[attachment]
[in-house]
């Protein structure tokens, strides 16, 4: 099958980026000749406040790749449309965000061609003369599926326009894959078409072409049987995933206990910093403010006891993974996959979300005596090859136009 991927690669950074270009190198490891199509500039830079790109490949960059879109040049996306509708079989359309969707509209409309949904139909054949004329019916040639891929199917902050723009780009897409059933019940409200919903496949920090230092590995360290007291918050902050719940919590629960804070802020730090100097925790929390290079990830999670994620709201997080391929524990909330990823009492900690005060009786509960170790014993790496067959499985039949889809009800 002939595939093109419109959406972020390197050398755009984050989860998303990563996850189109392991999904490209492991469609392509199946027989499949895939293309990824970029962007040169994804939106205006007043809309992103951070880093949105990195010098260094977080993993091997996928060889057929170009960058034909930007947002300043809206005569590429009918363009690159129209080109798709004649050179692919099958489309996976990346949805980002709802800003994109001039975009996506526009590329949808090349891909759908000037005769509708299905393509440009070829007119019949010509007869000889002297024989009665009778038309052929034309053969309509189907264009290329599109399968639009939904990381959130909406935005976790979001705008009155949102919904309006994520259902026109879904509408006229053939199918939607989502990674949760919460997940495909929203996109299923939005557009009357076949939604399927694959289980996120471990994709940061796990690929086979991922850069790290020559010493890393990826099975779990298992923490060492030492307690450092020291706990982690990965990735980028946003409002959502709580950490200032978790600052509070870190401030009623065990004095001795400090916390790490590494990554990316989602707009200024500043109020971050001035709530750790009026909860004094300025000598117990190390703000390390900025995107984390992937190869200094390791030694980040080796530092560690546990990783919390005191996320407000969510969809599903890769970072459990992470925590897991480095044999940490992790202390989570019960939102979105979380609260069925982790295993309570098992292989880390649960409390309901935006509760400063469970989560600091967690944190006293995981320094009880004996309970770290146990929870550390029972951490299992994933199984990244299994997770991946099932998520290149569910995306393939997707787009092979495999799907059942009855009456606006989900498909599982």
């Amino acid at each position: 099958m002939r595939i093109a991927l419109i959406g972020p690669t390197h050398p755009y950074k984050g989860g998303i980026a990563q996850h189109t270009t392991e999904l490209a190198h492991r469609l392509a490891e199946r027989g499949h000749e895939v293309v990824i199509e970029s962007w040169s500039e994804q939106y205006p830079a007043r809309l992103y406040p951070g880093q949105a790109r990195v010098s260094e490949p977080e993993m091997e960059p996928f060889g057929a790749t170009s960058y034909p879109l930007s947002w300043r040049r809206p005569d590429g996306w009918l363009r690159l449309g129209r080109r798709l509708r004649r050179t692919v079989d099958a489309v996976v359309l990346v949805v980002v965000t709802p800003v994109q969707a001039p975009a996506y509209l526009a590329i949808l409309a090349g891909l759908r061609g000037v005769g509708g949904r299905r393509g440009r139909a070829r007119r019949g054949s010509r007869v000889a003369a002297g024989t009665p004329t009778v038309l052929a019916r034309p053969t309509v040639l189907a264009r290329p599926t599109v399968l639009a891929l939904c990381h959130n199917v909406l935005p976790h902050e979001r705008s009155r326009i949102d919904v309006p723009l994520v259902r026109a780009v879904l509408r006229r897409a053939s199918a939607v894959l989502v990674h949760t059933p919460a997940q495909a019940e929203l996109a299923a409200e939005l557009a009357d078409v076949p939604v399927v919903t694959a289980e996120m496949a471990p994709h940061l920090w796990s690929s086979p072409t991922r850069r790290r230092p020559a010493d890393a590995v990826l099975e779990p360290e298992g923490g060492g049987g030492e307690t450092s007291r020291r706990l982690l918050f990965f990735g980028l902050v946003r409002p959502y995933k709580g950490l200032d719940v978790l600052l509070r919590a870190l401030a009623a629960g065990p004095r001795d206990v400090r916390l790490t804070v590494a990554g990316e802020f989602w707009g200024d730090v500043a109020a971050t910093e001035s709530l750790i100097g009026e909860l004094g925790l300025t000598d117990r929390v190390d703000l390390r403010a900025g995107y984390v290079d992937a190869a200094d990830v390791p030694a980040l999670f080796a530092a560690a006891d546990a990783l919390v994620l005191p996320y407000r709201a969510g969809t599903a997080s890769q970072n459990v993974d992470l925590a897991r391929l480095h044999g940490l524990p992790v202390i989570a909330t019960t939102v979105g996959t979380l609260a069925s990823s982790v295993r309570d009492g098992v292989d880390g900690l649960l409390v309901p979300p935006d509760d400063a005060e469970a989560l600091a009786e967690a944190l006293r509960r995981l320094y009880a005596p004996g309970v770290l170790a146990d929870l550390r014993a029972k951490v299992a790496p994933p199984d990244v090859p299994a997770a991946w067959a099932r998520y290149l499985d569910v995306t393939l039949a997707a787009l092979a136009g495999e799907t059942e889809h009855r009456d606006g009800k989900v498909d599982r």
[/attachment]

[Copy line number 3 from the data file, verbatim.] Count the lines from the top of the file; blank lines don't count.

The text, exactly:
């Amino acid at each position: 099958m002939r595939i093109a991927l419109i959406g972020p690669t390197h050398p755009y950074k984050g989860g998303i980026a990563q996850h189109t270009t392991e999904l490209a190198h492991r469609l392509a490891e199946r027989g499949h000749e895939v293309v990824i199509e970029s962007w040169s500039e994804q939106y205006p830079a007043r809309l992103y406040p951070g880093q949105a790109r990195v010098s260094e490949p977080e993993m091997e960059p996928f060889g057929a790749t170009s960058y034909p879109l930007s947002w300043r040049r809206p005569d590429g996306w009918l363009r690159l449309g129209r080109r798709l509708r004649r050179t692919v079989d099958a489309v996976v359309l990346v949805v980002v965000t709802p800003v994109q969707a001039p975009a996506y509209l526009a590329i949808l409309a090349g891909l759908r061609g000037v005769g509708g949904r299905r393509g440009r139909a070829r007119r019949g054949s010509r007869v000889a003369a002297g024989t009665p004329t009778v038309l052929a019916r034309p053969t309509v040639l189907a264009r290329p599926t599109v399968l639009a891929l939904c990381h959130n199917v909406l935005p976790h902050e979001r705008s009155r326009i949102d919904v309006p723009l994520v259902r026109a780009v879904l509408r006229r897409a053939s199918a939607v894959l989502v990674h949760t059933p919460a997940q495909a019940e929203l996109a299923a409200e939005l557009a009357d078409v076949p939604v399927v919903t694959a289980e996120m496949a471990p994709h940061l920090w796990s690929s086979p072409t991922r850069r790290r230092p020559a010493d890393a590995v990826l099975e779990p360290e298992g923490g060492g049987g030492e307690t450092s007291r020291r706990l982690l918050f990965f990735g980028l902050v946003r409002p959502y995933k709580g950490l200032d719940v978790l600052l509070r919590a870190l401030a009623a629960g065990p004095r001795d206990v400090r916390l790490t804070v590494a990554g990316e802020f989602w707009g200024d730090v500043a109020a971050t910093e001035s709530l750790i100097g009026e909860l004094g925790l300025t000598d117990r929390v190390d703000l390390r403010a900025g995107y984390v290079d992937a190869a200094d990830v390791p030694a980040l999670f080796a530092a560690a006891d546990a990783l919390v994620l005191p996320y407000r709201a969510g969809t599903a997080s890769q970072n459990v993974d992470l925590a897991r391929l480095h044999g940490l524990p992790v202390i989570a909330t019960t939102v979105g996959t979380l609260a069925s990823s982790v295993r309570d009492g098992v292989d880390g900690l649960l409390v309901p979300p935006d509760d400063a005060e469970a989560l600091a009786e967690a944190l006293r509960r995981l320094y009880a005596p004996g309970v770290l170790a146990d929870l550390r014993a029972k951490v299992a790496p994933p199984d990244v090859p299994a997770a991946w067959a099932r998520y290149l499985d569910v995306t393939l039949a997707a787009l092979a136009g495999e799907t059942e889809h009855r009456d606006g009800k989900v498909d599982r």